Among the many features found in each week’s issue of Value Line’s Selection & Opinion service is a list of the seven best and worst performing industries over the past six weeks. These rankings can be found on the inside back cover of Selection & Opinion. The roughly 1,700 stocks in the Value Line universe are currently divided up among about 100 industries. Notably, for the purposes of calculating these results, the performance of each stock is equally weighted to the others in its industry (i.e., irrespective of market capitalization). This data also forms the basis for the Relative Strength price charts found on each industry page in The Value Line Investment Survey.
A quick review of the industries on our best/worst performer list can usually provide some insight into the underlying trends driving the broader market. Over the six weeks ending April 17th, some of the best investment returns could be found close to home. Specifically, industries closely connected to building, furnishing, or maintaining people’s homes held down three of this week’s top seven spots. The Furniture/Home Furnishing group set the pace, climbing nearly 13% during the period under review. Building Materials was next up with a gain of 12%, while Retail Building Supply (up almost 9%) rounded out our list of seven best-performing industries. In comparison, the Value Line Arithmetic Average rose 3.0% over this same period.
Given these results, Homebuilding was conspicuous by its absence. The group has made frequent appearance on our top-seven list since the equity markets began their ascent last October. Over the past six weeks, however, homebuilder stocks have been relatively pedestrian performers, rising less than 4% as a group, good for only 34th place out of roughly 100 industries.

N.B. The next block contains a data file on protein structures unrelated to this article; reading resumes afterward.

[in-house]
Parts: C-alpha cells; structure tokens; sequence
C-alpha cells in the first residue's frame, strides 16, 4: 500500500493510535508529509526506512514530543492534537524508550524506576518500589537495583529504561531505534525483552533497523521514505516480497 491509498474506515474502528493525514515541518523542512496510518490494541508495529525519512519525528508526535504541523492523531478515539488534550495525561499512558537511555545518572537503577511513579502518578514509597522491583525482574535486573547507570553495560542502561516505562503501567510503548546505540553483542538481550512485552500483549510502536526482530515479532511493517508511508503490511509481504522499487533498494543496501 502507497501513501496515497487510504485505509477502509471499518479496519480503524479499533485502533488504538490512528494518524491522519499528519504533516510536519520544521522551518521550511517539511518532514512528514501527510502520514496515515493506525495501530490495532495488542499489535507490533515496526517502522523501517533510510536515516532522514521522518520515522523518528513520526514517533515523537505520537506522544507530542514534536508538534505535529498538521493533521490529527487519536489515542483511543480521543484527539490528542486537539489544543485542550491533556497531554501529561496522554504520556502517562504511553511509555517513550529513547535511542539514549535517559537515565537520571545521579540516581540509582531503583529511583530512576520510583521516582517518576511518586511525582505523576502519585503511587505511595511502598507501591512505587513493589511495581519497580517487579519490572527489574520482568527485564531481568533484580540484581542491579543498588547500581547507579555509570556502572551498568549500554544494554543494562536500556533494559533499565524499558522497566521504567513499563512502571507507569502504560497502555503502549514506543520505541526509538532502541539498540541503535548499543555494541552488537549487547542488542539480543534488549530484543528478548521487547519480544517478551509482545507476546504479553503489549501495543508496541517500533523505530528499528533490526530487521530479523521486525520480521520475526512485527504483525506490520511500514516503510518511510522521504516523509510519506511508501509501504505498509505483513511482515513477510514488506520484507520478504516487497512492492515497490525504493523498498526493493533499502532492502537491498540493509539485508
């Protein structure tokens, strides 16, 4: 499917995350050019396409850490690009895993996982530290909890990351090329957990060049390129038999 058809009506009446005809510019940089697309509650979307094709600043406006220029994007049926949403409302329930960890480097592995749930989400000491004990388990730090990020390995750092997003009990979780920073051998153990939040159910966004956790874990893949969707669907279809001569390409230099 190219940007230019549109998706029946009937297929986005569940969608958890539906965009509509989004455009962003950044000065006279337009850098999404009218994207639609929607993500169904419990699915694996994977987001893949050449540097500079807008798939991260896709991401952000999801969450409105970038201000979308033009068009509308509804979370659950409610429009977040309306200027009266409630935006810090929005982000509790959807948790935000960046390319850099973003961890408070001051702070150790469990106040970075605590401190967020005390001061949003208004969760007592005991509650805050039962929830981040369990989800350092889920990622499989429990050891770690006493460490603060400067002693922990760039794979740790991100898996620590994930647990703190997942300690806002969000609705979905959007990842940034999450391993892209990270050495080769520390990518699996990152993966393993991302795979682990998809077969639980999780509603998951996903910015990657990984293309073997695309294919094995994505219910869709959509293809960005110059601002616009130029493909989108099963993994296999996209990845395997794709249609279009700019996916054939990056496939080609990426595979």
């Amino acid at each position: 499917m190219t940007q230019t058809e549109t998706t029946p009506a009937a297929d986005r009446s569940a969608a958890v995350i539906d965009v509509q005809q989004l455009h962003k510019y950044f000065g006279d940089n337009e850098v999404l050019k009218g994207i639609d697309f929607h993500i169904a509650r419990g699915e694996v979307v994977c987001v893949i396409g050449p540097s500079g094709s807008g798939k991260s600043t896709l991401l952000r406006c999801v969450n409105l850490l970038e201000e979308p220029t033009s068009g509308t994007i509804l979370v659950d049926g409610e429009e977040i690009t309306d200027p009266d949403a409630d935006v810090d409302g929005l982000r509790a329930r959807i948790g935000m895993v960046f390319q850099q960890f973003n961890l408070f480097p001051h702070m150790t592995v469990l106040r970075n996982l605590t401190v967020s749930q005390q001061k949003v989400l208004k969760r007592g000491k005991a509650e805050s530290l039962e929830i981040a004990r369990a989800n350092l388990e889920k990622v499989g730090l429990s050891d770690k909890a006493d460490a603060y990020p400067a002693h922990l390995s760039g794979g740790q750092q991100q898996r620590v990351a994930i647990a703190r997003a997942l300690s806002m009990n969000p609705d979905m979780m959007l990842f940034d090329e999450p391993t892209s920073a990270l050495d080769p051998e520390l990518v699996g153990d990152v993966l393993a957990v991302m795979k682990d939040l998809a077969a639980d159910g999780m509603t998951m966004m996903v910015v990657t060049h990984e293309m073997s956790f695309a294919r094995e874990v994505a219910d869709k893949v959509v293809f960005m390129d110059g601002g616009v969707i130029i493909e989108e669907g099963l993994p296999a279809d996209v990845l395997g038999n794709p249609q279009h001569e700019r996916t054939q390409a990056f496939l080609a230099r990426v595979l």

One factor behind this group’s lackluster performance of late has been the sell-off in KB Homes (KBH) shares. In all, the stock price has slumped more than 20% since late March when the company released results for its February quarter. The California-based homebuilder hasn’t reported a full-year profit since fiscal 2006 (years end on November 30th), and we expect the losses to continue at least through 2012 and 2013.
The recent February report did contain a number of positive elements, including a 29% revenue advance, which was fueled by a sharp increase in the number of homes sold and a 6% increase in average selling price. Investors, though, put more weight on other developments, such as narrowing margins, which caused losses (though down nicely year over year) to exceed our estimate. Moreover, the company indicated that new orders were down 8% year over year.
Meanwhile, the market has looked much more favorably of late on Home Depot (HD - Free Home Depot Stock Report) and Lowe’s (LOW), the two biggest names in the Retail Building Supply industry. Both stocks registered double-digit share-price gains during the past six weeks. Notably, the home-improvement giants each comfortably exceeded Wall Street’s expectations when reporting results for their January quarters. (Like many retailers, the two companies wrap up their fiscal years near January 31st.)
At Home Depot, comparable-store sales rose 5.7%, while share net jumped 43%. The profit advance should continue through fiscal 2012, with low single-digit comp growth, modest margin expansion, and a shrinking share base helping to lift earnings 10%-15%. The story looks to be fairly similar at Lowe’s, where earnings rose 38% in the January quarter. Results, though, also got a bit of an artificial boost from the inclusion of an extra week in the period. This will reverse itself in the current fiscal year, likely contributing to a more-restrained 5%-10% advance on the bottom.
Weather is another issue that may complicate the process of evaluating the performance of the home-improvement chains. January-quarter results were no doubt influenced by the unseasonably mild winter enjoyed across much of the U.S. Sales probably got a boost, as the usual seasonal disruptions to outdoor projects caused by snow and cold temperatures were kept to a minimum. Investors are likely to look more favorably on top- and bottom-line gains that are driven by good company-level execution or an improving economic backdrop, rather than those resulting from favorable weather. It may well take some time, however, for the market to sort this out, as weather will probably be cited again as a positive factor when these retailers report results for their respective April quarters.
At the time of this article’s writing, the author did not have positions in any of the companies mentioned.